One month into the 2012-13 AHL season, the Providence Bruins are struggling to gain traction in a league filled with talent-laden rosters from the locked-out NHL.
Commencing the 2012-13 season with four losses in six games, the Bruins have dug themselves an early-season hole, currently sitting in last place in the league. During October, the P-Bruins gave up more than a goal more against than they scored (3.3 vs. 2.2). Neither number is astonishingly poor by any standard, but it points to trouble at both ends of the ice.
While the season’s opening finds the P-Bruins down on their luck, the team’s inability to score has bordered on the comical. They’re shooting at a ‘robust’ 7.2 percent and only produced 13 goals in October. Still, the Bruins out-shot their opponents by a significant margin – by an average of over three shots per game. As opportunities go – they’ve had their fair share, but they’ve also been held to the perimeter of the offensive zone far too much.
Still – they’re bound to find some luck shooting down the road. Seven-percent isn’t something that’ll last for long.
Paced by Max Sauve (3-2-5 in 6 games) and Jordan Caron (4-0-4 in 6 games) … and guys like Chris Bourque, Ryan Spooner and Carter Camper, the P-Bruins scoring-by-committee should pave the way for better numbers in November.
Similarly, the goaltending (specifically, Michael Hutchinson) will improve… it has to, right? The kid owned a .916 Sv% in AHL action coming into the season. His .833 mark this season is just a blip… an untimely blip for a kid many expected to hit the ground running as starter.
Providence’s defensive turnover from last year – when the team was average in goal-prevention – has been minimal. Only Andrew Bodnarchuk and Nathan McIver exited during the offseason – replaced by Garnet Exelby and Torey Krug (among others). It’s not exactly a massive step down.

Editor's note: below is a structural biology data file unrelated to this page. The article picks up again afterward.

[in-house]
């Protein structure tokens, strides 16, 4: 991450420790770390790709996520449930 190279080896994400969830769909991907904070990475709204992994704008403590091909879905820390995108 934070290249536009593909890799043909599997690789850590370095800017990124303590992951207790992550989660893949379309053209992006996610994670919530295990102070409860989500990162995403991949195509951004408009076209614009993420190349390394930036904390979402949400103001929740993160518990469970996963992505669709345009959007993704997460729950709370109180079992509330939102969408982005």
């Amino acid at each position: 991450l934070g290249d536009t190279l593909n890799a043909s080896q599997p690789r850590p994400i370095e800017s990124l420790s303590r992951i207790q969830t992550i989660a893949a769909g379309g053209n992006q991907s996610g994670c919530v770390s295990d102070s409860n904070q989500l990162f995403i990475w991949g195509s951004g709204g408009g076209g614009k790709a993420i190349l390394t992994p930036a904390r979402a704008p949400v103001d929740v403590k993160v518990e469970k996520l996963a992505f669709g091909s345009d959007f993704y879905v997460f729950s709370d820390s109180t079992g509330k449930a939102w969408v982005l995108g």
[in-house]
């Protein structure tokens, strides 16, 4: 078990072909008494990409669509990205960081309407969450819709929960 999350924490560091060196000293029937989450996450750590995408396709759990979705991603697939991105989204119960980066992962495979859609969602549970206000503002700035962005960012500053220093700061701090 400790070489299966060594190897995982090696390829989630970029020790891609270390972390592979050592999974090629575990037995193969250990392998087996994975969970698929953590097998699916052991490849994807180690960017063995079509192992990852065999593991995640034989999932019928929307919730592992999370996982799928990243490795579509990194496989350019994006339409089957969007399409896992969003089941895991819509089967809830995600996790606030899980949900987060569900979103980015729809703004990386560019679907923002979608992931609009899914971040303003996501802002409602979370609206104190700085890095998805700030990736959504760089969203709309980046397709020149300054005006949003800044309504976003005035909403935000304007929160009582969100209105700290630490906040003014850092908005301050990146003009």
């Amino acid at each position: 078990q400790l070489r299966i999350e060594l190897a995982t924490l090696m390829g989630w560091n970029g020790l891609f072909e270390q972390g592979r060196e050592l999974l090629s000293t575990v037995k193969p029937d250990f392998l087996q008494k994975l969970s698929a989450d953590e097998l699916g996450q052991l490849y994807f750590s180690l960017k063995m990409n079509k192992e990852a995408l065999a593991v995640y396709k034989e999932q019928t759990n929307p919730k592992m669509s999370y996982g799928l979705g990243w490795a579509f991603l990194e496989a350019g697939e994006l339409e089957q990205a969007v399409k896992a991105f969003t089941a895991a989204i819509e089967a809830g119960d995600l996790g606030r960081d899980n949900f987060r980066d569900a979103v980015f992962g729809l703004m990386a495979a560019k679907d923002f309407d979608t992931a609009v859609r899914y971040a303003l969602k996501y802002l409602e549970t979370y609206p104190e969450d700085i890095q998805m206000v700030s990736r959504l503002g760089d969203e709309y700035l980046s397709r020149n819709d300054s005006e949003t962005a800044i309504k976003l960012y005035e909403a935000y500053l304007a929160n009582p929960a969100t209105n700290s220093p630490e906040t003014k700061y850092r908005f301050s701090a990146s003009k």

In addition to playing four games on the road, the Baby B’s opponents have a combined record of 17-7-1-1. The League wasn’t doing Providence any favors when they cooked-up this schedule for them to open the season.
In their six games, the P-Bruins faced-off against two of the Eastern Conference’s top teams (the Falcons and the Monarchs) four total times. In fact, they’ve handed the top two teams their only two regulation losses to date.
Surprisingly, Providence has carried a solid powerplay this past month – sitting just outside the top-ten with a 20.7% success rate following what was a horrific man-advantage last season. That success may be misleading; half of their advantage goals came in one game – the rest of the time sporting an anemic 12%. Additionally, their three shorthanded goals against further diminishes the aura of PP competency.
At the other end of the rink, their penalty-kill has been nothing short of cringe-worthy. While the P-Bruins continue to limit their trips to the sin-bin, they’ve allowed six goals against while shorthanded – enough for a 75% rate of “success”. It’s something that must improve and should improve as the season progresses.